Income May be Deferred on Forced Livestock Sales

Drought conditions continue to expand across the central and western United States, raising the likelihood that farmers and ranchers may be forced to sell more livestock than usual due to lack of feed sources. When these forced sales occur there are special tax provisions that can allow farmers to defer the income received on those sales.

Two tax deferral strategies that farmers and ranchers could consider include:

Involuntary Conversions

If you sell livestock (other than poultry) held for draft, breeding or dairy purpose solely because of drought conditions, you may treat the livestock sold in excess of the number you normally sell as an involuntary conversion. This would allow you to defer the income for up to two years, if you replace the livestock sold with similar livestock (breeding stock replaced with breeding stock) within that two-year replacement period.

The two-year replacement period is extended to four years if you are in a county eligible for federal assistance due to drought.


You normally sell 25 cows from your breeding stock each year. In 2022 due to severe drought, you did not have enough feed sources to feed your normal herd through the winter. As a result, you were forced to sell 50 cows from your breeding stock in 2022 and realized $50,000 from this sale.

If you plan to replace the cows sold in 2022 by December 31, 2024, the gain from 25 cows (the excess of the cows normally sold each year) may be deferred and the gain would not have to be recognized until the replacement cows are sold.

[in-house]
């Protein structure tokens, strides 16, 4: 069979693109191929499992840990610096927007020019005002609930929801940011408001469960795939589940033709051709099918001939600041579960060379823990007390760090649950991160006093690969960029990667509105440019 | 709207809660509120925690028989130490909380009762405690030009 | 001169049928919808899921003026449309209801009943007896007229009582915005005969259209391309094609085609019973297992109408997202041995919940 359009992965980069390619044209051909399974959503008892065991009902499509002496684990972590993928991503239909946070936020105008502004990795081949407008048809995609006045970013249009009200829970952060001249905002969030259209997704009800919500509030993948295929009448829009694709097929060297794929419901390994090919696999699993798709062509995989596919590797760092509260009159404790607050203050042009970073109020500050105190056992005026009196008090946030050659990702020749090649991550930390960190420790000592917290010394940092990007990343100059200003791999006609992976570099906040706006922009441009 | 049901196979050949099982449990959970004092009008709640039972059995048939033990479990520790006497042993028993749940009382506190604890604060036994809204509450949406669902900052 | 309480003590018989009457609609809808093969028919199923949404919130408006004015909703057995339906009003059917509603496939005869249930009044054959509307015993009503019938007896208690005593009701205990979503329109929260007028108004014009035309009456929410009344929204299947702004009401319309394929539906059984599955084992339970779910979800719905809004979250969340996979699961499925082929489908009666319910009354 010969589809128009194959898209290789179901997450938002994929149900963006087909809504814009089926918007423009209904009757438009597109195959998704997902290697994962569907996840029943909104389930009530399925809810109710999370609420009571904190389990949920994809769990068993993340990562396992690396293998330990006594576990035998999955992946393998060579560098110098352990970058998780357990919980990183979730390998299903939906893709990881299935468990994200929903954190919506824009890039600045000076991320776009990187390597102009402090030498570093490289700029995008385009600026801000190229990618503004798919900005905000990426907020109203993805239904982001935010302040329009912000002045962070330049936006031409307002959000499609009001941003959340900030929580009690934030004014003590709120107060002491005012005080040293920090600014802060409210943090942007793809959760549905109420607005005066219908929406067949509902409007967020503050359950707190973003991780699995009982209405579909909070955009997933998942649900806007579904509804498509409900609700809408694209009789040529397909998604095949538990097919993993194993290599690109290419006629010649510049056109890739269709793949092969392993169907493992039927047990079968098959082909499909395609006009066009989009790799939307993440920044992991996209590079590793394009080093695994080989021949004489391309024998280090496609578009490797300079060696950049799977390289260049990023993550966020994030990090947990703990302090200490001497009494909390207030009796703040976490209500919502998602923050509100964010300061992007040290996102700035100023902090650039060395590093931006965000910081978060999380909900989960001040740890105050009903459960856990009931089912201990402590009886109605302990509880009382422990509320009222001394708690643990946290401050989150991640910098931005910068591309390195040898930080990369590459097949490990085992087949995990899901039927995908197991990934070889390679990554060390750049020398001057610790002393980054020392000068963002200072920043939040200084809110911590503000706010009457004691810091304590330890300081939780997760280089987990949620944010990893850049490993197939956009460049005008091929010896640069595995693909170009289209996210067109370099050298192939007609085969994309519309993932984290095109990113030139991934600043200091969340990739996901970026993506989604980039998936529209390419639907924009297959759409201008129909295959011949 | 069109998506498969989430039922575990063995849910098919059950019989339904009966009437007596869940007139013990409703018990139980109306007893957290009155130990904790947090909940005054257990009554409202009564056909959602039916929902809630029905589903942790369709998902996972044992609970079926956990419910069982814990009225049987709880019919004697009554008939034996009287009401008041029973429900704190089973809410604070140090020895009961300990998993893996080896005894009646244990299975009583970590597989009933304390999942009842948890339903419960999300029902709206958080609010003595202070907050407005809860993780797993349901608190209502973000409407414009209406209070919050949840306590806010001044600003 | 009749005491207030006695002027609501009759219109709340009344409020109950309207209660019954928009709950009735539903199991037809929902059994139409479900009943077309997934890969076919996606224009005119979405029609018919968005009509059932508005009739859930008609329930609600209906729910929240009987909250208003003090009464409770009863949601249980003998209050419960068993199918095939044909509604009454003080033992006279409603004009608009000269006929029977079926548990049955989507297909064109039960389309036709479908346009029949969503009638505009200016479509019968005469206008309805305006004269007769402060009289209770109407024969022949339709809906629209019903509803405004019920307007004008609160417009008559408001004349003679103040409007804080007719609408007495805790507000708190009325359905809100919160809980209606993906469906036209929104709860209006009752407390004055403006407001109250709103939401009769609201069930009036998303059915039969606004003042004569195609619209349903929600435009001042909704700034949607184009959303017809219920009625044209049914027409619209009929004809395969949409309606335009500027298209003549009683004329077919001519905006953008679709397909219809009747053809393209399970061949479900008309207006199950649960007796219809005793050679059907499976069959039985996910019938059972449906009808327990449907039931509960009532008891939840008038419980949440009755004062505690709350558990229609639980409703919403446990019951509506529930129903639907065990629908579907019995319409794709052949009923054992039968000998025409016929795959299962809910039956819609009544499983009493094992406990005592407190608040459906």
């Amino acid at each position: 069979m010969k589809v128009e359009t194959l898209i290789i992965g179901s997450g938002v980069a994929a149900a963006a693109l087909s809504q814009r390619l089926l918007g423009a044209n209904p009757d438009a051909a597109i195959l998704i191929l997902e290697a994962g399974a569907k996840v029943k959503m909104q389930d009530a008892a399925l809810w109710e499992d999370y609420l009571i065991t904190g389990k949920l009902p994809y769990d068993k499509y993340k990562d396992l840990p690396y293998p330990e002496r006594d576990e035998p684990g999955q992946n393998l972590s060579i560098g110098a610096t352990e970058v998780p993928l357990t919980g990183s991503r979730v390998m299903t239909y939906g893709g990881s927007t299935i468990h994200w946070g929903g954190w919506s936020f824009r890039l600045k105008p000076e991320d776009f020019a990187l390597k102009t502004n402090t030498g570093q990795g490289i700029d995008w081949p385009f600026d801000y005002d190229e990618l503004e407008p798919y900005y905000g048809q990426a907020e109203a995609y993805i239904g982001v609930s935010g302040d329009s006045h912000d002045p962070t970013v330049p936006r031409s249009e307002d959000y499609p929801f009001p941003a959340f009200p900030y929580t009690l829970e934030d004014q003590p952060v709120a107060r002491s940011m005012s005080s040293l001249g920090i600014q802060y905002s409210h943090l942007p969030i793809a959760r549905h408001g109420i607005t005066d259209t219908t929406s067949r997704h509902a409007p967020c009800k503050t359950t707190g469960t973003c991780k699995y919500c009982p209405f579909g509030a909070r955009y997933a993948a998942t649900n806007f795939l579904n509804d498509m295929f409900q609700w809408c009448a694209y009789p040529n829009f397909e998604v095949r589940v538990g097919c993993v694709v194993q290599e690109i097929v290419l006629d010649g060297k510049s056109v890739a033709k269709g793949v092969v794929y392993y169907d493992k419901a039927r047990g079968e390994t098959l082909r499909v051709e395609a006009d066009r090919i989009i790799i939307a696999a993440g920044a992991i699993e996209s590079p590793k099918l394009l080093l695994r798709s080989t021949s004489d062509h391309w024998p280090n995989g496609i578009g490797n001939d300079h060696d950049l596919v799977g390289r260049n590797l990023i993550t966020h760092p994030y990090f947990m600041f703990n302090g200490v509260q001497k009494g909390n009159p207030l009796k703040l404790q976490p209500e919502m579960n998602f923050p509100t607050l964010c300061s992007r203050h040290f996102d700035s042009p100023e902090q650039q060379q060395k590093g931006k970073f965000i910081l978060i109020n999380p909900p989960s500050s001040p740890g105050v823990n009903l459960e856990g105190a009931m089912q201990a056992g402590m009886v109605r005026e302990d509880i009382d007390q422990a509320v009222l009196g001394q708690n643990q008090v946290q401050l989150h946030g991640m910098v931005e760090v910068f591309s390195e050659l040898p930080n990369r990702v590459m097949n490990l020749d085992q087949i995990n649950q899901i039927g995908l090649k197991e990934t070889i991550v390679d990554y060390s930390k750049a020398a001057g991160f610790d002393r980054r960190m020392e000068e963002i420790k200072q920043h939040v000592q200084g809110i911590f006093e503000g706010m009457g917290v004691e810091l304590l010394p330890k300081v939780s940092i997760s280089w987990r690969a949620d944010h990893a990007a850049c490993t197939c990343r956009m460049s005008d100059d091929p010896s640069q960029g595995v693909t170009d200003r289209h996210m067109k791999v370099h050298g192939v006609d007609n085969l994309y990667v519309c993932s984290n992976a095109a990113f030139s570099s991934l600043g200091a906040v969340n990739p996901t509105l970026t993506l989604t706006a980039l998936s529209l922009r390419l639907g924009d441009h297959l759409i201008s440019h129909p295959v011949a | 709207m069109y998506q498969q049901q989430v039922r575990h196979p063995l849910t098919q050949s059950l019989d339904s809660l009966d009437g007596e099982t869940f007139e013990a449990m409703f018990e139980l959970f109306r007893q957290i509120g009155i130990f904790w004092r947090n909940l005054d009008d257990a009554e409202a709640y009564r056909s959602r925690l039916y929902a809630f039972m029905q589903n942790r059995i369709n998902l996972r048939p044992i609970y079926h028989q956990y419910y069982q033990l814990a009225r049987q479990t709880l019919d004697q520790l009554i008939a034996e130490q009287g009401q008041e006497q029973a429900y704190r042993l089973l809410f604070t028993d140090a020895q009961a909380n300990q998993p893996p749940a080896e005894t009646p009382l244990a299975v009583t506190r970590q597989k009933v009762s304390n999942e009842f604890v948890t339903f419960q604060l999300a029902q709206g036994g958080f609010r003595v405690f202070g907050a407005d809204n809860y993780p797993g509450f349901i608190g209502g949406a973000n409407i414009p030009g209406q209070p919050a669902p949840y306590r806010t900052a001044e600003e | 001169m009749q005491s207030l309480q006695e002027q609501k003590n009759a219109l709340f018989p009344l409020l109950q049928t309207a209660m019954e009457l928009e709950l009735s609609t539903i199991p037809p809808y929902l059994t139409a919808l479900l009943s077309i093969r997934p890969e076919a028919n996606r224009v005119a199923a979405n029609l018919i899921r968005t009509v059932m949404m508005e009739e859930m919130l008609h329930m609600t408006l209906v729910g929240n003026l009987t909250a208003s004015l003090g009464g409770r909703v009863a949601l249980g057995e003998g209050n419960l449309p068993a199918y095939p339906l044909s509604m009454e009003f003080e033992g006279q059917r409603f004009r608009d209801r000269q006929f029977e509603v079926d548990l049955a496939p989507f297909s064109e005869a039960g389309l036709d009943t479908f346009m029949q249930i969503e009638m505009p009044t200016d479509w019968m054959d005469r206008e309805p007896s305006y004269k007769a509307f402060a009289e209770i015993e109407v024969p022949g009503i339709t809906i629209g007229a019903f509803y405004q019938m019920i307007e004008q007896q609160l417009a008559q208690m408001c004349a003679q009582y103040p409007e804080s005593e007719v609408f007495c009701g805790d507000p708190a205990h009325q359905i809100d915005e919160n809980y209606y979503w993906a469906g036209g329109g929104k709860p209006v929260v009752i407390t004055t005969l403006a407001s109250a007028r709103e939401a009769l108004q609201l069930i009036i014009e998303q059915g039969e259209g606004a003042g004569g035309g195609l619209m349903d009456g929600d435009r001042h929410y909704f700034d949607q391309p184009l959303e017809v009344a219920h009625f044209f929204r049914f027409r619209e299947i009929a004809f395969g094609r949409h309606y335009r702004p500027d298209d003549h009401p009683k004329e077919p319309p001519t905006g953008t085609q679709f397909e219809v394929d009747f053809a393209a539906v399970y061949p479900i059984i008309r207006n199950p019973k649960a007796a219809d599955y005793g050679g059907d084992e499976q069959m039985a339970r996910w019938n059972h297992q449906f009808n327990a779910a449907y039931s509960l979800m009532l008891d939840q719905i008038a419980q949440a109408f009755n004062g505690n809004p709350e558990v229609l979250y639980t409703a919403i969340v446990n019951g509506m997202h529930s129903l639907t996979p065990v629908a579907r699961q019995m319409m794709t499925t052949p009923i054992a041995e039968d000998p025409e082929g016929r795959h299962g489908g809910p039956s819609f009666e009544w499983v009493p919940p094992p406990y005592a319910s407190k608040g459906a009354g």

One-Year Deferral

If due to severe drought you sell livestock in excess of what you would sell under normal conditions, you may be able to postpone the reporting of income on the excess head until the following taxable year. In order to qualify for this one-year deferral, you must meet the conditions below.

  • Your principal trade or business is farming.
  • You use the cash method of accounting.
  • You can show that, under your usual business practices, you wouldn’t have sold or exchanged the additional animals this year except for the weather-related condition.
  • The weather-related condition caused an area to be designated as eligible for assistance by the federal government.


You normally wean 80 calves in the fall and feed them through the winter, selling in January or February. Due to severe drought, you do not have enough feed sources to feed all of your calves, so you sell 25 head in the fall and plan to sell the remaining 55 head in January. As a result, you sold 105 head during 2022 (80 in January and February of 2022 and 25 in the fall of 2022).

You realized $94,500 from the sale of all calves in 2022 ($94,500 ÷ 105 = $900 per head).

In August, as a result of drought, the affected area was declared a disaster area eligible for federal assistance. The income you can postpone until 2023 is $22,500 ($900 per head × 25).

If you think you may be forced to sell livestock due to the drought, contact your Adams Brown advisor for a discussion about the tax relief that may be available to you.